In a couple earlier posts, I took a look at the aesthetic dimensions of Anselm’s theory of the atonement. He certainly begins with a patristic atonement theory stressing the poetic symmetry of fall and redemption, and aesthetic concepts keep cropping up all along. But it seems that he abandons the aesthetic structure for something else, something more rational.
Leftow doesn’t think so, and points to places where Anselm speaks of the “rational fittingness” of the atonement. For instance, it is fitting that a human race that sinned through pleasure should be restored through distress, that humanity that stole from God should be restored in giving a great gift (Cur Deus Homo, 2.11).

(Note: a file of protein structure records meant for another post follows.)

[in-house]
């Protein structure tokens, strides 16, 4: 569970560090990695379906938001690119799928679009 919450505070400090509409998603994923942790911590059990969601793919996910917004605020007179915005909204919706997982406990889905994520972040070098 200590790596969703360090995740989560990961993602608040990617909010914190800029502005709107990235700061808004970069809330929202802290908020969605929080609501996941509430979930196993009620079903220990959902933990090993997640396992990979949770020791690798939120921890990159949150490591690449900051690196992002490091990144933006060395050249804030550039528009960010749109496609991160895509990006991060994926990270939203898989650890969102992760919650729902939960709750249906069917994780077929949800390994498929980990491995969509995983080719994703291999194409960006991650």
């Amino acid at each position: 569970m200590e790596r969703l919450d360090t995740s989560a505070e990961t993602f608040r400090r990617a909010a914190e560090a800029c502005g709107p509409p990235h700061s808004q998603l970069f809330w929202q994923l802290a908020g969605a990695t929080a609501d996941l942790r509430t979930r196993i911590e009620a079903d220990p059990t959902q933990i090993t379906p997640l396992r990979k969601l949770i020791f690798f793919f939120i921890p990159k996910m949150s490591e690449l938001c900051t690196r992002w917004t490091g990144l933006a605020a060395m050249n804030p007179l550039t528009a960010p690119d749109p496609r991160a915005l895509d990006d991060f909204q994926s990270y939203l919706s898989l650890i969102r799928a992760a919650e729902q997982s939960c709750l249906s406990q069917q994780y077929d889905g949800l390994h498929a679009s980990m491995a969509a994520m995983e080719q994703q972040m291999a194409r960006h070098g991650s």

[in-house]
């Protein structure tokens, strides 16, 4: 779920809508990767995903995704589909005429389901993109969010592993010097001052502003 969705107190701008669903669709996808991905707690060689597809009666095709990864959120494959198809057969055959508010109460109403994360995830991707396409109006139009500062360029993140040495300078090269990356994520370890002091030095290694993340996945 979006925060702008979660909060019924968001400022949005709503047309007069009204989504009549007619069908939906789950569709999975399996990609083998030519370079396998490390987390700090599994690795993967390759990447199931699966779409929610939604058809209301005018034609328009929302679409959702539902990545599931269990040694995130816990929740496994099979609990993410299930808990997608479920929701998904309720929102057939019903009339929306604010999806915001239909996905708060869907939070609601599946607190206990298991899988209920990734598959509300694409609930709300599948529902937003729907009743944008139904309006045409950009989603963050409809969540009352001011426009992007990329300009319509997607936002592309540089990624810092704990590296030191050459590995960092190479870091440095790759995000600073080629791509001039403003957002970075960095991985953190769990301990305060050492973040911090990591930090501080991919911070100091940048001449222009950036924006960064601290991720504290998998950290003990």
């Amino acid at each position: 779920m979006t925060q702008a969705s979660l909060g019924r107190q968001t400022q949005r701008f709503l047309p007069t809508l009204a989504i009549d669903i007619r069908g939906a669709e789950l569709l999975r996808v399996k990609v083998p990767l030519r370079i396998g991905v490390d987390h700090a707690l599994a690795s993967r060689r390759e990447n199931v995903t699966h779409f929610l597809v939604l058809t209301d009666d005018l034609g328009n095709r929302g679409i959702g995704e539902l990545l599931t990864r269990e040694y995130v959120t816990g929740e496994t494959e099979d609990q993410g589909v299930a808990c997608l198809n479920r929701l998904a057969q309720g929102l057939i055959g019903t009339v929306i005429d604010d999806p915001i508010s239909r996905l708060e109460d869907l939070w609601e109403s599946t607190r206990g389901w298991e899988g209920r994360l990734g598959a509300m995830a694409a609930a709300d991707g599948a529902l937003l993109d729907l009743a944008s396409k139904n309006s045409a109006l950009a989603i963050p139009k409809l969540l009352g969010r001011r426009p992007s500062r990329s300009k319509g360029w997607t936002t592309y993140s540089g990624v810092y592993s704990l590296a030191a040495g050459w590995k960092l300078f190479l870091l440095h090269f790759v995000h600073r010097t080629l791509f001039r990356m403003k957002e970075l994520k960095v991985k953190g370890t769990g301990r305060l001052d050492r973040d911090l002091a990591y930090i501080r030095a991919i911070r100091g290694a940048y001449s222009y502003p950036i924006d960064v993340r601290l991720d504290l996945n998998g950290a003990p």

In short, “Anselm’s ‘fitnesses’ are a set of poetic parallels which are reasons for God to offer humanity” salvation in the way He did. For Anselm “‘poetic justice’ is a rational merit, one which can legitimately attract a rational agent. . . . ‘Poetic justice’ is not only just, but also beautiful.”